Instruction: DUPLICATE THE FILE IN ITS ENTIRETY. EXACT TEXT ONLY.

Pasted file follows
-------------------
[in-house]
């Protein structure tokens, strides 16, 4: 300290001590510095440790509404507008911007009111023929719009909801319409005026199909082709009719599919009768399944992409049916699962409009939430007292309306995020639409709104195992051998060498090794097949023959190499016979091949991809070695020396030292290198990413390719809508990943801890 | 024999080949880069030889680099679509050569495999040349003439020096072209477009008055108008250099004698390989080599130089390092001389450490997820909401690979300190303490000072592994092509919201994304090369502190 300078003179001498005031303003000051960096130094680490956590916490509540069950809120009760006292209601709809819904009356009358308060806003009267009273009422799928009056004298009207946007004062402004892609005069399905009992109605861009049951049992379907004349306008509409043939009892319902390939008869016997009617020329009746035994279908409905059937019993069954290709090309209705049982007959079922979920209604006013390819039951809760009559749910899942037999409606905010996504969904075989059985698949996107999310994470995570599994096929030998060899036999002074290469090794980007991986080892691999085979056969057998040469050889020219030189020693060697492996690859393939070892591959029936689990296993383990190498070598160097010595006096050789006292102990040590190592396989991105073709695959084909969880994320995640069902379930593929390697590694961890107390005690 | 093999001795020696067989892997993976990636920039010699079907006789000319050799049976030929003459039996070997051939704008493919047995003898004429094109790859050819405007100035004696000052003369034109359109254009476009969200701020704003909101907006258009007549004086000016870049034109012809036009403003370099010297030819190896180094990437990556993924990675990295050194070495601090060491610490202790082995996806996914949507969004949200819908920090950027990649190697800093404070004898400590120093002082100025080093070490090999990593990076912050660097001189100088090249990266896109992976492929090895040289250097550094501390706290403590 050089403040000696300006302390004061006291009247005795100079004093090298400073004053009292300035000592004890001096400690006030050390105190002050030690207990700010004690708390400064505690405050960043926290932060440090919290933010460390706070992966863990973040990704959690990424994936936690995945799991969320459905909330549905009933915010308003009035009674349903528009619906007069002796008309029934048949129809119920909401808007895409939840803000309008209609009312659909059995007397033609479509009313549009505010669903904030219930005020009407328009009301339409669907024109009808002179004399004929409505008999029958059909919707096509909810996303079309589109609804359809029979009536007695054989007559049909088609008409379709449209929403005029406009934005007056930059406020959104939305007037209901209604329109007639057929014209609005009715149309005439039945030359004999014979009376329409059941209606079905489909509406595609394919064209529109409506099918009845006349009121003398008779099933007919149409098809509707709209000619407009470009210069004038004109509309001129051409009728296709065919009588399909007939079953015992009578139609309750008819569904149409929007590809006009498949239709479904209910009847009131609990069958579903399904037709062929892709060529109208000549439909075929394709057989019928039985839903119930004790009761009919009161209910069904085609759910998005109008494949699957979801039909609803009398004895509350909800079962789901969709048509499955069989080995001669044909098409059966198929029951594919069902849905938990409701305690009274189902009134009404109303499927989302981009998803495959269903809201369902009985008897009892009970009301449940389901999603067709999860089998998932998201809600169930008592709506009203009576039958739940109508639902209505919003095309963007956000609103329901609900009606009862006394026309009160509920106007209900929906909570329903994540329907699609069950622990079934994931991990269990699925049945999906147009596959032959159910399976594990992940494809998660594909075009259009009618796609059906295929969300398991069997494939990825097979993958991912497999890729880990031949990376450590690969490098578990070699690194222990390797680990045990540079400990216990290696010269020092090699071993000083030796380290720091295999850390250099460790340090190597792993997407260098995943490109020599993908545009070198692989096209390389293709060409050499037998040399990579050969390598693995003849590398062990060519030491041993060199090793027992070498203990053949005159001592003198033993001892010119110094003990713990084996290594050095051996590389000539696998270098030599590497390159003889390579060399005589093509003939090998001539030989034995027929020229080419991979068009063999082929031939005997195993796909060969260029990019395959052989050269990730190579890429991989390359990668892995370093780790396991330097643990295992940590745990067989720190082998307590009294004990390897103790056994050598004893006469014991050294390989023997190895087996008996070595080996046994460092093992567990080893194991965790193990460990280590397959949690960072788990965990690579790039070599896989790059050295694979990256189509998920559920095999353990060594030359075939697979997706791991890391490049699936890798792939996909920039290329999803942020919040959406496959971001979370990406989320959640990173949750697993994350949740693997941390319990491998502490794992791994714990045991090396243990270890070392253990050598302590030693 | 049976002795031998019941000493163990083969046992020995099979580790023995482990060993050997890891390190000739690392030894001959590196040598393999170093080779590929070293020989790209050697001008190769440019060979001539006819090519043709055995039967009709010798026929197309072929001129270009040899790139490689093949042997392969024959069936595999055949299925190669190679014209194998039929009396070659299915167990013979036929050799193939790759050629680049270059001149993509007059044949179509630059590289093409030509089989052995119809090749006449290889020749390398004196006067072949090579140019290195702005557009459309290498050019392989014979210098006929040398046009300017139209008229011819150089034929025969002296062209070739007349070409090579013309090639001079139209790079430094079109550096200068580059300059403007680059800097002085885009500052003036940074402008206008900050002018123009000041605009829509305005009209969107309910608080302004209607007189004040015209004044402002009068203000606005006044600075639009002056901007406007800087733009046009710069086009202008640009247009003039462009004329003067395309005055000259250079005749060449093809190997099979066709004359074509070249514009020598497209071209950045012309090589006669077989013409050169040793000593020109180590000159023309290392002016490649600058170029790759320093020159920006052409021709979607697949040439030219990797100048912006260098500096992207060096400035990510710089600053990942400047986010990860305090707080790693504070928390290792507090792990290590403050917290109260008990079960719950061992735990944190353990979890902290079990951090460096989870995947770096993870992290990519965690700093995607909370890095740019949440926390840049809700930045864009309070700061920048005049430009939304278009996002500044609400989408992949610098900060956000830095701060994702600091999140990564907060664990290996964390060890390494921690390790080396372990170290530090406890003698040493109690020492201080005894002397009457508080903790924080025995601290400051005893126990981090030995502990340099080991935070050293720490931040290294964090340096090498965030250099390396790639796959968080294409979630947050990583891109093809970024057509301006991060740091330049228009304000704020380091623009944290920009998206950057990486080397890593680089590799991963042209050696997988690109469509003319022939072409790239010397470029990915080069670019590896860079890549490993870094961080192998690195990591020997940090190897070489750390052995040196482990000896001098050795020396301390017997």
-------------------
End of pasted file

[in-house]
């Protein structure tokens, strides 16, 4: 300290001590510095440790509404507008911007009111023929719009909801319409005026199909082709009719599919009768399944992409049916699962409009939430007292309306995020639409709104195992051998060498090794097949023959190499016979091949991809070695020396030292290198990413390719809508990943801890 | 024999080949880069030889680099679509050569495999040349003439020096072209477009008055108008250099004698390989080599130089390092001389450490997820909401690979300190303490000072592994092509919201994304090369502190 300078003179001498005031303003000051960096130094680490956590916490509540069950809120009760006292209601709809819904009356009358308060806003009267009273009422799928009056004298009207946007004062402004892609005069399905009992109605861009049951049992379907004349306008509409043939009892319902390939008869016997009617020329009746035994279908409905059937019993069954290709090309209705049982007959079922979920209604006013390819039951809760009559749910899942037999409606905010996504969904075989059985698949996107999310994470995570599994096929030998060899036999002074290469090794980007991986080892691999085979056969057998040469050889020219030189020693060697492996690859393939070892591959029936689990296993383990190498070598160097010595006096050789006292102990040590190592396989991105073709695959084909969880994320995640069902379930593929390697590694961890107390005690 | 093999001795020696067989892997993976990636920039010699079907006789000319050799049976030929003459039996070997051939704008493919047995003898004429094109790859050819405007100035004696000052003369034109359109254009476009969200701020704003909101907006258009007549004086000016870049034109012809036009403003370099010297030819190896180094990437990556993924990675990295050194070495601090060491610490202790082995996806996914949507969004949200819908920090950027990649190697800093404070004898400590120093002082100025080093070490090999990593990076912050660097001189100088090249990266896109992976492929090895040289250097550094501390706290403590 050089403040000696300006302390004061006291009247005795100079004093090298400073004053009292300035000592004890001096400690006030050390105190002050030690207990700010004690708390400064505690405050960043926290932060440090919290933010460390706070992966863990973040990704959690990424994936936690995945799991969320459905909330549905009933915010308003009035009674349903528009619906007069002796008309029934048949129809119920909401808007895409939840803000309008209609009312659909059995007397033609479509009313549009505010669903904030219930005020009407328009009301339409669907024109009808002179004399004929409505008999029958059909919707096509909810996303079309589109609804359809029979009536007695054989007559049909088609008409379709449209929403005029406009934005007056930059406020959104939305007037209901209604329109007639057929014209609005009715149309005439039945030359004999014979009376329409059941209606079905489909509406595609394919064209529109409506099918009845006349009121003398008779099933007919149409098809509707709209000619407009470009210069004038004109509309001129051409009728296709065919009588399909007939079953015992009578139609309750008819569904149409929007590809006009498949239709479904209910009847009131609990069958579903399904037709062929892709060529109208000549439909075929394709057989019928039985839903119930004790009761009919009161209910069904085609759910998005109008494949699957979801039909609803009398004895509350909800079962789901969709048509499955069989080995001669044909098409059966198929029951594919069902849905938990409701305690009274189902009134009404109303499927989302981009998803495959269903809201369902009985008897009892009970009301449940389901999603067709999860089998998932998201809600169930008592709506009203009576039958739940109508639902209505919003095309963007956000609103329901609900009606009862006394026309009160509920106007209900929906909570329903994540329907699609069950622990079934994931991990269990699925049945999906147009596959032959159910399976594990992940494809998660594909075009259009009618796609059906295929969300398991069997494939990825097979993958991912497999890729880990031949990376450590690969490098578990070699690194222990390797680990045990540079400990216990290696010269020092090699071993000083030796380290720091295999850390250099460790340090190597792993997407260098995943490109020599993908545009070198692989096209390389293709060409050499037998040399990579050969390598693995003849590398062990060519030491041993060199090793027992070498203990053949005159001592003198033993001892010119110094003990713990084996290594050095051996590389000539696998270098030599590497390159003889390579060399005589093509003939090998001539030989034995027929020229080419991979068009063999082929031939005997195993796909060969260029990019395959052989050269990730190579890429991989390359990668892995370093780790396991330097643990295992940590745990067989720190082998307590009294004990390897103790056994050598004893006469014991050294390989023997190895087996008996070595080996046994460092093992567990080893194991965790193990460990280590397959949690960072788990965990690579790039070599896989790059050295694979990256189509998920559920095999353990060594030359075939697979997706791991890391490049699936890798792939996909920039290329999803942020919040959406496959971001979370990406989320959640990173949750697993994350949740693997941390319990491998502490794992791994714990045991090396243990270890070392253990050598302590030693 | 049976002795031998019941000493163990083969046992020995099979580790023995482990060993050997890891390190000739690392030894001959590196040598393999170093080779590929070293020989790209050697001008190769440019060979001539006819090519043709055995039967009709010798026929197309072929001129270009040899790139490689093949042997392969024959069936595999055949299925190669190679014209194998039929009396070659299915167990013979036929050799193939790759050629680049270059001149993509007059044949179509630059590289093409030509089989052995119809090749006449290889020749390398004196006067072949090579140019290195702005557009459309290498050019392989014979210098006929040398046009300017139209008229011819150089034929025969002296062209070739007349070409090579013309090639001079139209790079430094079109550096200068580059300059403007680059800097002085885009500052003036940074402008206008900050002018123009000041605009829509305005009209969107309910608080302004209607007189004040015209004044402002009068203000606005006044600075639009002056901007406007800087733009046009710069086009202008640009247009003039462009004329003067395309005055000259250079005749060449093809190997099979066709004359074509070249514009020598497209071209950045012309090589006669077989013409050169040793000593020109180590000159023309290392002016490649600058170029790759320093020159920006052409021709979607697949040439030219990797100048912006260098500096992207060096400035990510710089600053990942400047986010990860305090707080790693504070928390290792507090792990290590403050917290109260008990079960719950061992735990944190353990979890902290079990951090460096989870995947770096993870992290990519965690700093995607909370890095740019949440926390840049809700930045864009309070700061920048005049430009939304278009996002500044609400989408992949610098900060956000830095701060994702600091999140990564907060664990290996964390060890390494921690390790080396372990170290530090406890003698040493109690020492201080005894002397009457508080903790924080025995601290400051005893126990981090030995502990340099080991935070050293720490931040290294964090340096090498965030250099390396790639796959968080294409979630947050990583891109093809970024057509301006991060740091330049228009304000704020380091623009944290920009998206950057990486080397890593680089590799991963042209050696997988690109469509003319022939072409790239010397470029990915080069670019590896860079890549490993870094961080192998690195990591020997940090190897070489750390052995040196482990000896001098050795020396301390017997």